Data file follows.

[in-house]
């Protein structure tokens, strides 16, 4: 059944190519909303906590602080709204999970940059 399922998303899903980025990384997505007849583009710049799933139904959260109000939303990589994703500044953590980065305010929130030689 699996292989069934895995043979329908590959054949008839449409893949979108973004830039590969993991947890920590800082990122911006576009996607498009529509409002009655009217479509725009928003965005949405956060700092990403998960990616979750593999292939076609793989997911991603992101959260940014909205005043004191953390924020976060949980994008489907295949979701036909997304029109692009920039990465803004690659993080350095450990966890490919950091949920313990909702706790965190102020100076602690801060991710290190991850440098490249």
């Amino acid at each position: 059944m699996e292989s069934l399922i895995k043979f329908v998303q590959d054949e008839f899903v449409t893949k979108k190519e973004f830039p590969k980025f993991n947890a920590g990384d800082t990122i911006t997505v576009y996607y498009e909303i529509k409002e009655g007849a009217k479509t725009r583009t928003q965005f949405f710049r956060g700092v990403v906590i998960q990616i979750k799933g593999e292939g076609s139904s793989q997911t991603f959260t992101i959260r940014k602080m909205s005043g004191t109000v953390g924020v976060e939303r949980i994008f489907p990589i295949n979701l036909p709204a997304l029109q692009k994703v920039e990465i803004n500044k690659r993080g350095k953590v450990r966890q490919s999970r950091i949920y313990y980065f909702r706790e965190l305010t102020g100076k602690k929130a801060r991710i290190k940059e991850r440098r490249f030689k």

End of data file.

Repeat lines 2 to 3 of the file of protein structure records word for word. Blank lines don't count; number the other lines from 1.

């Protein structure tokens, strides 16, 4: 059944190519909303906590602080709204999970940059 399922998303899903980025990384997505007849583009710049799933139904959260109000939303990589994703500044953590980065305010929130030689 699996292989069934895995043979329908590959054949008839449409893949979108973004830039590969993991947890920590800082990122911006576009996607498009529509409002009655009217479509725009928003965005949405956060700092990403998960990616979750593999292939076609793989997911991603992101959260940014909205005043004191953390924020976060949980994008489907295949979701036909997304029109692009920039990465803004690659993080350095450990966890490919950091949920313990909702706790965190102020100076602690801060991710290190991850440098490249």
């Amino acid at each position: 059944m699996e292989s069934l399922i895995k043979f329908v998303q590959d054949e008839f899903v449409t893949k979108k190519e973004f830039p590969k980025f993991n947890a920590g990384d800082t990122i911006t997505v576009y996607y498009e909303i529509k409002e009655g007849a009217k479509t725009r583009t928003q965005f949405f710049r956060g700092v990403v906590i998960q990616i979750k799933g593999e292939g076609s139904s793989q997911t991603f959260t992101i959260r940014k602080m909205s005043g004191t109000v953390g924020v976060e939303r949980i994008f489907p990589i295949n979701l036909p709204a997304l029109q692009k994703v920039e990465i803004n500044k690659r993080g350095k953590v450990r966890q490919s999970r950091i949920y313990y980065f909702r706790e965190l305010t102020g100076k602690k929130a801060r991710i290190k940059e991850r440098r490249f030689k």